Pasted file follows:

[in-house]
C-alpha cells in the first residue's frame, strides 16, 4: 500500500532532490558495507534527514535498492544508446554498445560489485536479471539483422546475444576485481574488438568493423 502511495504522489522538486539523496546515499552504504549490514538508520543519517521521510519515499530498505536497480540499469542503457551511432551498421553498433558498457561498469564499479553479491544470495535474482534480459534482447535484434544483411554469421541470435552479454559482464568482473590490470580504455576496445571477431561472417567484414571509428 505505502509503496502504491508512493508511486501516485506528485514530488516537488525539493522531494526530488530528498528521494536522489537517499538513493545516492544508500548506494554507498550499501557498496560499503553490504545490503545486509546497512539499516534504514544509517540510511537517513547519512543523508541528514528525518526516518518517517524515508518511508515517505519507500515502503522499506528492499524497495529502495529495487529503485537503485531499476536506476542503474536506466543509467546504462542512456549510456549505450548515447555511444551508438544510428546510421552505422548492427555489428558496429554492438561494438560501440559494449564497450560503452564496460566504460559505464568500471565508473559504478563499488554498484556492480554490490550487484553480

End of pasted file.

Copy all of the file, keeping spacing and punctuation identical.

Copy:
[in-house]
C-alpha cells in the first residue's frame, strides 16, 4: 500500500532532490558495507534527514535498492544508446554498445560489485536479471539483422546475444576485481574488438568493423 502511495504522489522538486539523496546515499552504504549490514538508520543519517521521510519515499530498505536497480540499469542503457551511432551498421553498433558498457561498469564499479553479491544470495535474482534480459534482447535484434544483411554469421541470435552479454559482464568482473590490470580504455576496445571477431561472417567484414571509428 505505502509503496502504491508512493508511486501516485506528485514530488516537488525539493522531494526530488530528498528521494536522489537517499538513493545516492544508500548506494554507498550499501557498496560499503553490504545490503545486509546497512539499516534504514544509517540510511537517513547519512543523508541528514528525518526516518518517517524515508518511508515517505519507500515502503522499506528492499524497495529502495529495487529503485537503485531499476536506476542503474536506466543509467546504462542512456549510456549505450548515447555511444551508438544510428546510421552505422548492427555489428558496429554492438561494438560501440559494449564497450560503452564496460566504460559505464568500471565508473559504478563499488554498484556492480554490490550487484553480